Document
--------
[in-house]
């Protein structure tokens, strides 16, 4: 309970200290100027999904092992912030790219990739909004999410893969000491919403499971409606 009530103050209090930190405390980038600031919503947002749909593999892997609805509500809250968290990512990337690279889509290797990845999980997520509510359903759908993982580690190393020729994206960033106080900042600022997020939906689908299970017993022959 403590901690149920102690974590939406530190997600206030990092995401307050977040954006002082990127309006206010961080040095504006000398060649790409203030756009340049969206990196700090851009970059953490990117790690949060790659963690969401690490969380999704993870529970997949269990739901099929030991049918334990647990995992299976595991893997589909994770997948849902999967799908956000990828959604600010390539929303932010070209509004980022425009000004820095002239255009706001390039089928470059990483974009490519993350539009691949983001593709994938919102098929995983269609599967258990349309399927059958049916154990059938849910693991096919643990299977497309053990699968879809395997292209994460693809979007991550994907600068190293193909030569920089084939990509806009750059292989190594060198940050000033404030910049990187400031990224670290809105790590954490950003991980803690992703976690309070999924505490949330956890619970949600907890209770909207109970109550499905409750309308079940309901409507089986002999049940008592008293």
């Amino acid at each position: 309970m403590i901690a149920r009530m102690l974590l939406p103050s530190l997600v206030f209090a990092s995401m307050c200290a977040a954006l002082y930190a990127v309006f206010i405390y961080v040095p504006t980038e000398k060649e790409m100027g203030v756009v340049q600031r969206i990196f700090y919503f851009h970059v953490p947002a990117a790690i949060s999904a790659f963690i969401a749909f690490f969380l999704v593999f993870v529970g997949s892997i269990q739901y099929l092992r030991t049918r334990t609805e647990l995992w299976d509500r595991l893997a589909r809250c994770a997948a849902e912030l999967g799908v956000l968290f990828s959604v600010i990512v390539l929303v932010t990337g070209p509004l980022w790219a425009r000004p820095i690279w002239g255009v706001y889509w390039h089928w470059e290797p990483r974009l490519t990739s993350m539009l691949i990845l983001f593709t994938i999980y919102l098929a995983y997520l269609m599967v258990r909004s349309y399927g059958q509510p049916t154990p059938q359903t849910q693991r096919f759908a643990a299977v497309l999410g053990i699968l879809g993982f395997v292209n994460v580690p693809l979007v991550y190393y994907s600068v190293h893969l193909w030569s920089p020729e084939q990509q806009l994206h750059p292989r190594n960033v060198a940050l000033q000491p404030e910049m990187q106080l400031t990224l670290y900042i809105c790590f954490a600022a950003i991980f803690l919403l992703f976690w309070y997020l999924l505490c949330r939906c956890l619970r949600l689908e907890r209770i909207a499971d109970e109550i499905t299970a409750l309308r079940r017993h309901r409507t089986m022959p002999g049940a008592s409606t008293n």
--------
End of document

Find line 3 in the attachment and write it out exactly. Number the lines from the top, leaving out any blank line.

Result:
């Amino acid at each position: 309970m403590i901690a149920r009530m102690l974590l939406p103050s530190l997600v206030f209090a990092s995401m307050c200290a977040a954006l002082y930190a990127v309006f206010i405390y961080v040095p504006t980038e000398k060649e790409m100027g203030v756009v340049q600031r969206i990196f700090y919503f851009h970059v953490p947002a990117a790690i949060s999904a790659f963690i969401a749909f690490f969380l999704v593999f993870v529970g997949s892997i269990q739901y099929l092992r030991t049918r334990t609805e647990l995992w299976d509500r595991l893997a589909r809250c994770a997948a849902e912030l999967g799908v956000l968290f990828s959604v600010i990512v390539l929303v932010t990337g070209p509004l980022w790219a425009r000004p820095i690279w002239g255009v706001y889509w390039h089928w470059e290797p990483r974009l490519t990739s993350m539009l691949i990845l983001f593709t994938i999980y919102l098929a995983y997520l269609m599967v258990r909004s349309y399927g059958q509510p049916t154990p059938q359903t849910q693991r096919f759908a643990a299977v497309l999410g053990i699968l879809g993982f395997v292209n994460v580690p693809l979007v991550y190393y994907s600068v190293h893969l193909w030569s920089p020729e084939q990509q806009l994206h750059p292989r190594n960033v060198a940050l000033q000491p404030e910049m990187q106080l400031t990224l670290y900042i809105c790590f954490a600022a950003i991980f803690l919403l992703f976690w309070y997020l999924l505490c949330r939906c956890l619970r949600l689908e907890r209770i909207a499971d109970e109550i499905t299970a409750l309308r079940r017993h309901r409507t089986m022959p002999g049940a008592s409606t008293n």